By Rachel Laue and James Cusick –
For Veterans Day 2021 we highlight those who served in the 868th Engineer Aviation Battalion of the U.S. Air Force during World War II. This African-American unit supported the 5th Air Force in the Pacific Theater between 1940 and 1945.
The men of the 868th trained at MacDill Field in Florida in 1943 and then deployed to New Guinea where, along with other engineering battalions, they were responsible for expanding runways at the Nadzab air field, one of the major bases supporting the Pacific war effort.
Nadzab was seized by American paratroopers on September 5, 1943, spearheading an overland attack by Allied forces that took control of the air field. The base became the center of operations for the Allied Air Force in New Guinea and a major conduit for bringing in reinforcements and supplies. Aviation engineers were desperately needed to help fortify the road leading to the base and to build, as quickly as possible, four all-weather airfields to combat New Guinea’s unseasonably heavy rainfall and substantial military traffic. Control over Nadzab was an important early victory for Allied forces, so much so that Japanese military leaders took it as a sign that their troops were over-extended and began to switch to a more defensive strategy.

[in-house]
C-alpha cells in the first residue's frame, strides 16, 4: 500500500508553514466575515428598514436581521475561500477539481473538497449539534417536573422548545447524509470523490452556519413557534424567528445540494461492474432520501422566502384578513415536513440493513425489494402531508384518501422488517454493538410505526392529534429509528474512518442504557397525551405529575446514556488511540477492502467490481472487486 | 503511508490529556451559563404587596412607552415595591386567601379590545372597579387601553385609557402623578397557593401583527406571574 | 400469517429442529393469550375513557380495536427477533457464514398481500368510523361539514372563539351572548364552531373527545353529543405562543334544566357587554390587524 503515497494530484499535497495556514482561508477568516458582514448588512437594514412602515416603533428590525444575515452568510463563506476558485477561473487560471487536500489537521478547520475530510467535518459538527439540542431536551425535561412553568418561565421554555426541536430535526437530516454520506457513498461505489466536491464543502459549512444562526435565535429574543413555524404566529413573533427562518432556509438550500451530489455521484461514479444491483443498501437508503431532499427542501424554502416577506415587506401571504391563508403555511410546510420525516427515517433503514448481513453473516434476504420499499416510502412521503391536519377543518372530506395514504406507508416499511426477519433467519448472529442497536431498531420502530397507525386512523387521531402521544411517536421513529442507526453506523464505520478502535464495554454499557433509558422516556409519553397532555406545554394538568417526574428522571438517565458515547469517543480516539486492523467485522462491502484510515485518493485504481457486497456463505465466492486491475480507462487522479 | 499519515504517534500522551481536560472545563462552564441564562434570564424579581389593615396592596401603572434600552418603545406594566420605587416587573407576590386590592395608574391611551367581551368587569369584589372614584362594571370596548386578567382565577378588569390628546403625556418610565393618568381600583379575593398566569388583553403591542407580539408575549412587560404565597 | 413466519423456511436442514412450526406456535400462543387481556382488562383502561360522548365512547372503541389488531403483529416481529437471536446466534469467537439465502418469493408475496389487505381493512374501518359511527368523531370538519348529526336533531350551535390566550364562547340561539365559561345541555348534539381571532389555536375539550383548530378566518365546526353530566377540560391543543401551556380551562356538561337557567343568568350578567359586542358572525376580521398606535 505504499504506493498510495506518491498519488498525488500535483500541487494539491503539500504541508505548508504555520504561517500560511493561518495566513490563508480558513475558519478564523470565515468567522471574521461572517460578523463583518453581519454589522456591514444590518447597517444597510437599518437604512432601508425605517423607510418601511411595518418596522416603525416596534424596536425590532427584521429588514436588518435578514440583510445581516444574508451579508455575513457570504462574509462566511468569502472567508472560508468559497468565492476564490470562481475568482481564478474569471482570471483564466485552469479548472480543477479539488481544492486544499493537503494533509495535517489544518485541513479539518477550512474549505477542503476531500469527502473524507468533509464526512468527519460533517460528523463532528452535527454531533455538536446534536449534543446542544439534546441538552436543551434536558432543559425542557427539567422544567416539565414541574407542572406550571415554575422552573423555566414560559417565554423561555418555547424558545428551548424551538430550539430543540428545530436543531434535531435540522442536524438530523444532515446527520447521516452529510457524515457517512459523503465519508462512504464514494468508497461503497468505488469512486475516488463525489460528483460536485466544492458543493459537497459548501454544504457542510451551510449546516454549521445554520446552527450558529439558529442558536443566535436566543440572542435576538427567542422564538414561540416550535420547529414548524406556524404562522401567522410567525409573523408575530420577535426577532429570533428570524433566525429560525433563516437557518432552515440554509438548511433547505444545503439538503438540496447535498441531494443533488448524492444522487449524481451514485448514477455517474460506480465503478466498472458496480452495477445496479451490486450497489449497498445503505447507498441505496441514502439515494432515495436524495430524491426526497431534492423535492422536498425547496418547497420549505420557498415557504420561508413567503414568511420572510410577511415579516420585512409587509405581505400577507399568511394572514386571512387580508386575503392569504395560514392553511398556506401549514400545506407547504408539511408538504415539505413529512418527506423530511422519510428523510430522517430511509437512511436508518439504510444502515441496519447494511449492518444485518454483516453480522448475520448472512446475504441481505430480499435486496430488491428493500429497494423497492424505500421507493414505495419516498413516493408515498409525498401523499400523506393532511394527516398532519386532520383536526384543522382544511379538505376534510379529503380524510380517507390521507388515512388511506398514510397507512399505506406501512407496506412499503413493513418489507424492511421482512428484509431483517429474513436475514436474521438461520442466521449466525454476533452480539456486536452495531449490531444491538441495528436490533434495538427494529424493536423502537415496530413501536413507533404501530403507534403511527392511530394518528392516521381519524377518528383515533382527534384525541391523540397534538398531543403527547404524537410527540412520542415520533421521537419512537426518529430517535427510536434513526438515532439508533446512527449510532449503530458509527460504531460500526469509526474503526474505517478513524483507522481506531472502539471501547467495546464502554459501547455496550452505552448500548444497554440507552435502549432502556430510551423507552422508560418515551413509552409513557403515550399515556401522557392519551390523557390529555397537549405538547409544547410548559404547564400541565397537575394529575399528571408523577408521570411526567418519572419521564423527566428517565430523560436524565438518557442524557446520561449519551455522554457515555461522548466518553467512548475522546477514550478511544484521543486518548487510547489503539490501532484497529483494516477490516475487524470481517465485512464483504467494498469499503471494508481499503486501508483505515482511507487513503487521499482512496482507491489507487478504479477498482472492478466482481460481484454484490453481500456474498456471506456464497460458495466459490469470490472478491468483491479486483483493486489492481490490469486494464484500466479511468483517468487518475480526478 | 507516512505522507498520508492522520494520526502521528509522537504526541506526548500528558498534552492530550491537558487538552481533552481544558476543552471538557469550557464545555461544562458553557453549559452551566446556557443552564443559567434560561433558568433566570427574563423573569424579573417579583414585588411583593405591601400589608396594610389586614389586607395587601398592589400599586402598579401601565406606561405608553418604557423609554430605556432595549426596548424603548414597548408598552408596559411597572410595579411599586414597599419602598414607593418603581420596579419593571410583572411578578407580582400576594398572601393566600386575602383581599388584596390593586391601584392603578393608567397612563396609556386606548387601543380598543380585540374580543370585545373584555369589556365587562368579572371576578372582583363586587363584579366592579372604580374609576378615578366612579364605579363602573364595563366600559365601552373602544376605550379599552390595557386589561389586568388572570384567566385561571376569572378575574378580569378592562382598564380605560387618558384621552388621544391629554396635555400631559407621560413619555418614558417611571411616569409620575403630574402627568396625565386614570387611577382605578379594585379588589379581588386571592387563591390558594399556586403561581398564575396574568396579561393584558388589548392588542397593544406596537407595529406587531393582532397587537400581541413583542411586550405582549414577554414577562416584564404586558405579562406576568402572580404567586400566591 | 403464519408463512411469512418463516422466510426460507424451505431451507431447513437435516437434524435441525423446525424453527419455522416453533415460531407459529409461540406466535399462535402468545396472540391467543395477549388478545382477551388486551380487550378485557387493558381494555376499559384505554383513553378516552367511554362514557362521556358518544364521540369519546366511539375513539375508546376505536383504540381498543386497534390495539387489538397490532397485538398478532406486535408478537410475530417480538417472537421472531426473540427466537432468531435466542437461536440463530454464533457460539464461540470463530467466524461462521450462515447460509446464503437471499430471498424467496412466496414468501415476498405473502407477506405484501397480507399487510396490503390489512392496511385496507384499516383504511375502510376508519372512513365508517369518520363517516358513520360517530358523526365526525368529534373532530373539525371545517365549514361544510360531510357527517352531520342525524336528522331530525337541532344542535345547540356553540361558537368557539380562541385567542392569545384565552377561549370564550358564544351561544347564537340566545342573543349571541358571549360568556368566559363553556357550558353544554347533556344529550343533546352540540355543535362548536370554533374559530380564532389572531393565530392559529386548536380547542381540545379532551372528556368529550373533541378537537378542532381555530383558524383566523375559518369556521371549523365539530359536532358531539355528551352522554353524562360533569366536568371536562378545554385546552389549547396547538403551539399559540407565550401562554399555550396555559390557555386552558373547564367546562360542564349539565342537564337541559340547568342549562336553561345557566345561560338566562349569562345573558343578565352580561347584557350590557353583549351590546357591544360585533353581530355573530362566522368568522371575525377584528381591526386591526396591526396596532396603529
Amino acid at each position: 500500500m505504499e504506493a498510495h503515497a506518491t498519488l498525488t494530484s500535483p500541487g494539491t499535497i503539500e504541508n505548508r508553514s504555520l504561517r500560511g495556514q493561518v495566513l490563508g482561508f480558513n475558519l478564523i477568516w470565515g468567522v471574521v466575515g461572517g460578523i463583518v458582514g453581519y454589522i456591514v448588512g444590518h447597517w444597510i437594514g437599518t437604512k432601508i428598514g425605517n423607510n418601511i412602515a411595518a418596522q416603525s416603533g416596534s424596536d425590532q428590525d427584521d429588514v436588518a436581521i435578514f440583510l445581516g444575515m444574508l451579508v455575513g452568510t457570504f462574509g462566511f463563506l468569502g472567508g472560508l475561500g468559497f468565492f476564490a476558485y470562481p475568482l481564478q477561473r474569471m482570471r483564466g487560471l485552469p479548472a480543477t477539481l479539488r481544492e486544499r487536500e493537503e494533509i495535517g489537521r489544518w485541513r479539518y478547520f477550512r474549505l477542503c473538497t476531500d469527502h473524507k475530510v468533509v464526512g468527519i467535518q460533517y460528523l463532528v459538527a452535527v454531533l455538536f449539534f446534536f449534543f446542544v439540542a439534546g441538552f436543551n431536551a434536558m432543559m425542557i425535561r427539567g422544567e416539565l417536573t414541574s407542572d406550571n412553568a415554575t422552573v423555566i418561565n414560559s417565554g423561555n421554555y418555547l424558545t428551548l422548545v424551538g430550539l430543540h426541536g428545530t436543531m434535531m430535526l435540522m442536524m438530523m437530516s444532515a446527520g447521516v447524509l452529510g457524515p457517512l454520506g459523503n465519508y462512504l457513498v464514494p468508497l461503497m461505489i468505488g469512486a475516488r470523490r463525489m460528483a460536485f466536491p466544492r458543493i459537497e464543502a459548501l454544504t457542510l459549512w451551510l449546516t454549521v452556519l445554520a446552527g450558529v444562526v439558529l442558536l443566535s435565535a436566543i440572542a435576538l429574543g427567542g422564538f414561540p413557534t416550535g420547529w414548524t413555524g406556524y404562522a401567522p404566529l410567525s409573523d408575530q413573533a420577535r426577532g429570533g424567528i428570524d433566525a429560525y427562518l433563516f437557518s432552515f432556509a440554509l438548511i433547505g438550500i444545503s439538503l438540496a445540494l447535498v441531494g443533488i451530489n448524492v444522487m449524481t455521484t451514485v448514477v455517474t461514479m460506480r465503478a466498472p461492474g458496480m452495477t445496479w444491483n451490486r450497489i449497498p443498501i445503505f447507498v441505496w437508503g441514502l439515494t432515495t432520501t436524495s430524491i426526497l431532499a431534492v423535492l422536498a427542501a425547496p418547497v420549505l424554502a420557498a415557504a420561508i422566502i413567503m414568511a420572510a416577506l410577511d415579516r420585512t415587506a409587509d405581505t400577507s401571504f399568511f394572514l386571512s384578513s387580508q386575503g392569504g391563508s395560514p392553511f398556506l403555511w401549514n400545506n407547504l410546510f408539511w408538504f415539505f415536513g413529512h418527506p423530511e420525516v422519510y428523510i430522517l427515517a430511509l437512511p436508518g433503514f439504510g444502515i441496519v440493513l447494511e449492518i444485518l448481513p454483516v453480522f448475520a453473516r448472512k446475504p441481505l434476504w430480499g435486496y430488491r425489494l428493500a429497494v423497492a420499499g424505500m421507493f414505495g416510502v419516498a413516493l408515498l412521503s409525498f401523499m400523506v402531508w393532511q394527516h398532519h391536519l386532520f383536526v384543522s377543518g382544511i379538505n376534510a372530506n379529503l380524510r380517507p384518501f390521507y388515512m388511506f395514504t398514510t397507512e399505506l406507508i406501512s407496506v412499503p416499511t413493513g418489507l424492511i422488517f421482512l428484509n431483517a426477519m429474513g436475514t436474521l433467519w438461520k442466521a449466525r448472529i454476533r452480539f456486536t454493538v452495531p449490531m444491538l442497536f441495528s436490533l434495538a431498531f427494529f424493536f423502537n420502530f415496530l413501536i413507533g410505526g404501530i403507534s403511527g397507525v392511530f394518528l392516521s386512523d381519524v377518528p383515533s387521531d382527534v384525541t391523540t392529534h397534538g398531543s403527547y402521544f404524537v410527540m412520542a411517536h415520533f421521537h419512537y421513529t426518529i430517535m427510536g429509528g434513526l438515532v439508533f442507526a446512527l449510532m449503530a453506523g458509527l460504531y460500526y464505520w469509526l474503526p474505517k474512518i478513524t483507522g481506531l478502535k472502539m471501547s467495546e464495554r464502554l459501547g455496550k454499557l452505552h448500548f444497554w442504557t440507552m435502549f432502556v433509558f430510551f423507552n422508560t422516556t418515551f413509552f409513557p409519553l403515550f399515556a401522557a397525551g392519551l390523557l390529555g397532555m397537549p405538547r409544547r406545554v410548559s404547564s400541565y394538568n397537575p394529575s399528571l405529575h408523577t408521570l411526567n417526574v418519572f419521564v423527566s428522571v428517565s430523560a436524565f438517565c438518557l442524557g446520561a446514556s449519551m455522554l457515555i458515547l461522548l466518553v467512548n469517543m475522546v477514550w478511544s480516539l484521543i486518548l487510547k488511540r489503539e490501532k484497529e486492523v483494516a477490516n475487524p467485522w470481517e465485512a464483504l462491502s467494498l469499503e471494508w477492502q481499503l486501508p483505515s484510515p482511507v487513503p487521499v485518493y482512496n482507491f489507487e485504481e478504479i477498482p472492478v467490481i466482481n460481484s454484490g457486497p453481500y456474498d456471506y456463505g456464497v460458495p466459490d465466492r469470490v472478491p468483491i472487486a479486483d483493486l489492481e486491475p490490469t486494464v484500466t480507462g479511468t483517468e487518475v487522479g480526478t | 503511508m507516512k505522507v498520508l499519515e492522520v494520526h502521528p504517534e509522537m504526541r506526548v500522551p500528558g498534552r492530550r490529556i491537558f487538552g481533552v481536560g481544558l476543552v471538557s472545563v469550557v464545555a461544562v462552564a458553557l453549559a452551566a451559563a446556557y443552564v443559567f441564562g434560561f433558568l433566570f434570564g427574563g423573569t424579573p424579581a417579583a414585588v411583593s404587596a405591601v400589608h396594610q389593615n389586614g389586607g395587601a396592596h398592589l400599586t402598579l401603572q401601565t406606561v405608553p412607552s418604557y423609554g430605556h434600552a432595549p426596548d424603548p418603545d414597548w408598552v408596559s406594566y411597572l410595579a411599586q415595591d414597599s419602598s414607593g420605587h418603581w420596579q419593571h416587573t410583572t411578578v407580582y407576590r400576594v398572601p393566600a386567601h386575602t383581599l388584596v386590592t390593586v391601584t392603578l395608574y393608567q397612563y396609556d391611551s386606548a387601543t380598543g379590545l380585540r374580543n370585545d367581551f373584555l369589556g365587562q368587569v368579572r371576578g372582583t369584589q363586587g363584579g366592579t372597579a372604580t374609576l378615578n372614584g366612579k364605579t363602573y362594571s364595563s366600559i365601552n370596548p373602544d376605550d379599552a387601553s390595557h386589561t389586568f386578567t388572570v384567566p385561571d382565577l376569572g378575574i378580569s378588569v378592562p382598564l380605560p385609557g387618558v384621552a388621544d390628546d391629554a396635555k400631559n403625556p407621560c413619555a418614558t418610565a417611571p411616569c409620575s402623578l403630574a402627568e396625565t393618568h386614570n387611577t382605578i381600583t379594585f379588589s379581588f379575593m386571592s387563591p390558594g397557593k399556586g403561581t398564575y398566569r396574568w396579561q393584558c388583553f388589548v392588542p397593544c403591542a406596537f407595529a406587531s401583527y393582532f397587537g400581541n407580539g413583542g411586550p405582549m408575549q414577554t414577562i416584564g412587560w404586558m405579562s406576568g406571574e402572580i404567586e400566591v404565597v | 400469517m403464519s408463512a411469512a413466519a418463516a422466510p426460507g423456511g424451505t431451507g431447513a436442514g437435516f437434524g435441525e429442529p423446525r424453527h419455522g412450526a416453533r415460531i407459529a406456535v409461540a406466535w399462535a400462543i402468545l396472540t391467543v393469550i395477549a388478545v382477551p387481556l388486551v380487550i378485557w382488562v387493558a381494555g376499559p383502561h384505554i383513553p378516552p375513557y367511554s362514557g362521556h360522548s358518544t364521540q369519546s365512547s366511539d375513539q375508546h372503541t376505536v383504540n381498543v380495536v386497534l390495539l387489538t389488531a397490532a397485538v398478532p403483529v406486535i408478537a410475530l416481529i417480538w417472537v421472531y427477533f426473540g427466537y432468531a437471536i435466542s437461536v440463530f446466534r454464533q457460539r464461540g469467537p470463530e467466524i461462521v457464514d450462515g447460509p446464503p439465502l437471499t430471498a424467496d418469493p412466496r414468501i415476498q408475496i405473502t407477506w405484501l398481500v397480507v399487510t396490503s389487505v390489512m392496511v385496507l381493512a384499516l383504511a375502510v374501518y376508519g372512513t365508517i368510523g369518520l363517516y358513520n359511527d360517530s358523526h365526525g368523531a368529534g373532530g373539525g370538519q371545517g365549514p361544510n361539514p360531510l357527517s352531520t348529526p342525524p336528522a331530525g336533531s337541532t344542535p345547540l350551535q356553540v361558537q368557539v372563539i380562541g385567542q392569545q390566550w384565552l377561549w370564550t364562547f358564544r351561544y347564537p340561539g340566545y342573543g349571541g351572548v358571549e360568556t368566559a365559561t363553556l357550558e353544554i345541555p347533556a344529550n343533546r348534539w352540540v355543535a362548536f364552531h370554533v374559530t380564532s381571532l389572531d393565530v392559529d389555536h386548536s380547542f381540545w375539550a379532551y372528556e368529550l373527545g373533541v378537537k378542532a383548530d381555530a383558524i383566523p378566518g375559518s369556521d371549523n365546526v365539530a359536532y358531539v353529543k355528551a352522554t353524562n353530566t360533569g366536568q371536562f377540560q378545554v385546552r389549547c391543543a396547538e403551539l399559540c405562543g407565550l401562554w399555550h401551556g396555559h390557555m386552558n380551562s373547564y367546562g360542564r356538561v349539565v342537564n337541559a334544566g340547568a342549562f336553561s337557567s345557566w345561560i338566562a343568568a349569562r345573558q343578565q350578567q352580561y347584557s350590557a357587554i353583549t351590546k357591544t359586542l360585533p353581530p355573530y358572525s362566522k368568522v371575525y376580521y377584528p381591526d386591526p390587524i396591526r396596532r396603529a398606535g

Though the primary function of the Engineer Aviation Battalions was to construct, maintain, and defend air bases, African-American battalions were often given supplementary duties; the 868th for example was also expected to help in guarding Japanese prisoners of war near Nadzab. Since the armed forces were segregated during World War II, the 868th operated as a unit with white senior officers and Black non-commissioned officers. Despite having to deal with segregation and other discriminatory practices, African-American aviation units like the 868th served with great distinction and had a lasting impact in creating the United States’ worldwide system of military bases in the twentieth century.
The photos seen here come from from an album compiled by the 868th’s chief officer Robert A. Hamilton and held in the P.K. Yonge Library of Florida History. About half the photographs in the album were taken at MacDill. They show members of the 868th in good spirits and give some idea of the comradeship of the unit. Later photos show the encampment in New Guinea, with a few glimpses of work at the air field.
Names mentioned in the album include: Cpl. Percy Williams, Cpl. Roscoe Flippen, Cpl. Hilliard Daniels, Cpl. Guy T. Ragsdale, Pvt. Oscar St. Julien, 1st Sgt. Mose P. Wilson, Cpl. Charles V. Moultrie, Sgt. Prince Claborne, Sgt. Wilbur Redd, and Pvt. James H. Ware. Portions of the barracks at MacDill can be seen in backgrounds.